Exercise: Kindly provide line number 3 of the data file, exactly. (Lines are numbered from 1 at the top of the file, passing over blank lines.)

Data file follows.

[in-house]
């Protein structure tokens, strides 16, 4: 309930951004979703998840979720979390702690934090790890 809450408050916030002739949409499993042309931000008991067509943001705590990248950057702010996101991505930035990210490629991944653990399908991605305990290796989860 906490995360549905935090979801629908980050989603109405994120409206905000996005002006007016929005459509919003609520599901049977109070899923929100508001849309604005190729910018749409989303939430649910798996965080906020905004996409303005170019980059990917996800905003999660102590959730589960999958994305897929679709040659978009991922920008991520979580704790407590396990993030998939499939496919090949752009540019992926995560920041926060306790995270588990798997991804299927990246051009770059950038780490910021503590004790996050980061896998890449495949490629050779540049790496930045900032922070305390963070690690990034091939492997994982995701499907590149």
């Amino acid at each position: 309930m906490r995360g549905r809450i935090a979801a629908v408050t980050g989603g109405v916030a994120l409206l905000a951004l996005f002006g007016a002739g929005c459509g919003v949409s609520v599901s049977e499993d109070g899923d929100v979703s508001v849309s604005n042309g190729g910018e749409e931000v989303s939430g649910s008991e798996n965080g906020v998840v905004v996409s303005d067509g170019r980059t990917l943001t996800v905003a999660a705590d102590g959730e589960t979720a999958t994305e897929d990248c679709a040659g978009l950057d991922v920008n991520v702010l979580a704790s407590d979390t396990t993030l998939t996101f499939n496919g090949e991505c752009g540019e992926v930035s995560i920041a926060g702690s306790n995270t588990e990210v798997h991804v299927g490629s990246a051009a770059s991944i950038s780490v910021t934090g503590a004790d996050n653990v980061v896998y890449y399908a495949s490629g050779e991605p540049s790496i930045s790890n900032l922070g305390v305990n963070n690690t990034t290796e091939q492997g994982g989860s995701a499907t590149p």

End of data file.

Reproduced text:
């Amino acid at each position: 309930m906490r995360g549905r809450i935090a979801a629908v408050t980050g989603g109405v916030a994120l409206l905000a951004l996005f002006g007016a002739g929005c459509g919003v949409s609520v599901s049977e499993d109070g899923d929100v979703s508001v849309s604005n042309g190729g910018e749409e931000v989303s939430g649910s008991e798996n965080g906020v998840v905004v996409s303005d067509g170019r980059t990917l943001t996800v905003a999660a705590d102590g959730e589960t979720a999958t994305e897929d990248c679709a040659g978009l950057d991922v920008n991520v702010l979580a704790s407590d979390t396990t993030l998939t996101f499939n496919g090949e991505c752009g540019e992926v930035s995560i920041a926060g702690s306790n995270t588990e990210v798997h991804v299927g490629s990246a051009a770059s991944i950038s780490v910021t934090g503590a004790d996050n653990v980061v896998y890449y399908a495949s490629g050779e991605p540049s790496i930045s790890n900032l922070g305390v305990n963070n690690t990034t290796e091939q492997g994982g989860s995701a499907t590149p």